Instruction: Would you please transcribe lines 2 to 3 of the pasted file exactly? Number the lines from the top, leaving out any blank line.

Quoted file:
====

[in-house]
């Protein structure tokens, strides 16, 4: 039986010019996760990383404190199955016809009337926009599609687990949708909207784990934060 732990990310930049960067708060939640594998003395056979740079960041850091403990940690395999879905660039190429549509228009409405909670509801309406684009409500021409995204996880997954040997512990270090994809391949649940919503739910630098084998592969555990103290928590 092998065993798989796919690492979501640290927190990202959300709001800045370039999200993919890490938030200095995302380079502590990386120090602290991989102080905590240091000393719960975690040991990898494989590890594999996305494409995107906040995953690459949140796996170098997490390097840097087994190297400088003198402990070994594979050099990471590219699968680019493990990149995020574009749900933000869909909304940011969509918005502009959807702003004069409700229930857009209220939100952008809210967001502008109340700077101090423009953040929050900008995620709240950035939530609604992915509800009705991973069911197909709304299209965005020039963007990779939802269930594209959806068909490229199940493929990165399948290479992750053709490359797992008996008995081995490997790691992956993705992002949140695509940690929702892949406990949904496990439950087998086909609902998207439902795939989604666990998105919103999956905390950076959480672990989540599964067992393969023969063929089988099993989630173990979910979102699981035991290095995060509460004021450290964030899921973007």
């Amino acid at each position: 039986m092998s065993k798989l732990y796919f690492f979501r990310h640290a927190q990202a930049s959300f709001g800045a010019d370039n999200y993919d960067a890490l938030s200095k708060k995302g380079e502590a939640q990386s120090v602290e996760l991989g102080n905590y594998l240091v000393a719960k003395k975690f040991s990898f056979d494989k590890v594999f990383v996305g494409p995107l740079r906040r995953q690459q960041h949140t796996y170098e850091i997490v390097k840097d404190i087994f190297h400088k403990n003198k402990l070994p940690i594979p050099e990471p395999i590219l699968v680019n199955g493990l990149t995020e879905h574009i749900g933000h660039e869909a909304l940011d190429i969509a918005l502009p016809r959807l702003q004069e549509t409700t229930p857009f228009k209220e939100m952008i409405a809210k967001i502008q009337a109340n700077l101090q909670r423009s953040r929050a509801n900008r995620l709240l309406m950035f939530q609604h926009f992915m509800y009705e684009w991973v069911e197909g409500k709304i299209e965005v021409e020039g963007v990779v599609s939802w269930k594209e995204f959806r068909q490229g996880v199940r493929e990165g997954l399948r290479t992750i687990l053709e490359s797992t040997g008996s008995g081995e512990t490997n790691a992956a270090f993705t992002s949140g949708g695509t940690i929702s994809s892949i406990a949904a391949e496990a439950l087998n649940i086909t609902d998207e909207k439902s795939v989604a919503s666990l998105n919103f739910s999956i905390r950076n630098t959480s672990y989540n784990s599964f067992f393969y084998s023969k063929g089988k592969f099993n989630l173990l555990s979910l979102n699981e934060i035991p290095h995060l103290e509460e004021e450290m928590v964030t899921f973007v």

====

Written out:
């Protein structure tokens, strides 16, 4: 039986010019996760990383404190199955016809009337926009599609687990949708909207784990934060 732990990310930049960067708060939640594998003395056979740079960041850091403990940690395999879905660039190429549509228009409405909670509801309406684009409500021409995204996880997954040997512990270090994809391949649940919503739910630098084998592969555990103290928590 092998065993798989796919690492979501640290927190990202959300709001800045370039999200993919890490938030200095995302380079502590990386120090602290991989102080905590240091000393719960975690040991990898494989590890594999996305494409995107906040995953690459949140796996170098997490390097840097087994190297400088003198402990070994594979050099990471590219699968680019493990990149995020574009749900933000869909909304940011969509918005502009959807702003004069409700229930857009209220939100952008809210967001502008109340700077101090423009953040929050900008995620709240950035939530609604992915509800009705991973069911197909709304299209965005020039963007990779939802269930594209959806068909490229199940493929990165399948290479992750053709490359797992008996008995081995490997790691992956993705992002949140695509940690929702892949406990949904496990439950087998086909609902998207439902795939989604666990998105919103999956905390950076959480672990989540599964067992393969023969063929089988099993989630173990979910979102699981035991290095995060509460004021450290964030899921973007």
């Amino acid at each position: 039986m092998s065993k798989l732990y796919f690492f979501r990310h640290a927190q990202a930049s959300f709001g800045a010019d370039n999200y993919d960067a890490l938030s200095k708060k995302g380079e502590a939640q990386s120090v602290e996760l991989g102080n905590y594998l240091v000393a719960k003395k975690f040991s990898f056979d494989k590890v594999f990383v996305g494409p995107l740079r906040r995953q690459q960041h949140t796996y170098e850091i997490v390097k840097d404190i087994f190297h400088k403990n003198k402990l070994p940690i594979p050099e990471p395999i590219l699968v680019n199955g493990l990149t995020e879905h574009i749900g933000h660039e869909a909304l940011d190429i969509a918005l502009p016809r959807l702003q004069e549509t409700t229930p857009f228009k209220e939100m952008i409405a809210k967001i502008q009337a109340n700077l101090q909670r423009s953040r929050a509801n900008r995620l709240l309406m950035f939530q609604h926009f992915m509800y009705e684009w991973v069911e197909g409500k709304i299209e965005v021409e020039g963007v990779v599609s939802w269930k594209e995204f959806r068909q490229g996880v199940r493929e990165g997954l399948r290479t992750i687990l053709e490359s797992t040997g008996s008995g081995e512990t490997n790691a992956a270090f993705t992002s949140g949708g695509t940690i929702s994809s892949i406990a949904a391949e496990a439950l087998n649940i086909t609902d998207e909207k439902s795939v989604a919503s666990l998105n919103f739910s999956i905390r950076n630098t959480s672990y989540n784990s599964f067992f393969y084998s023969k063929g089988k592969f099993n989630l173990l555990s979910l979102n699981e934060i035991p290095h995060l103290e509460e004021e450290m928590v964030t899921f973007v």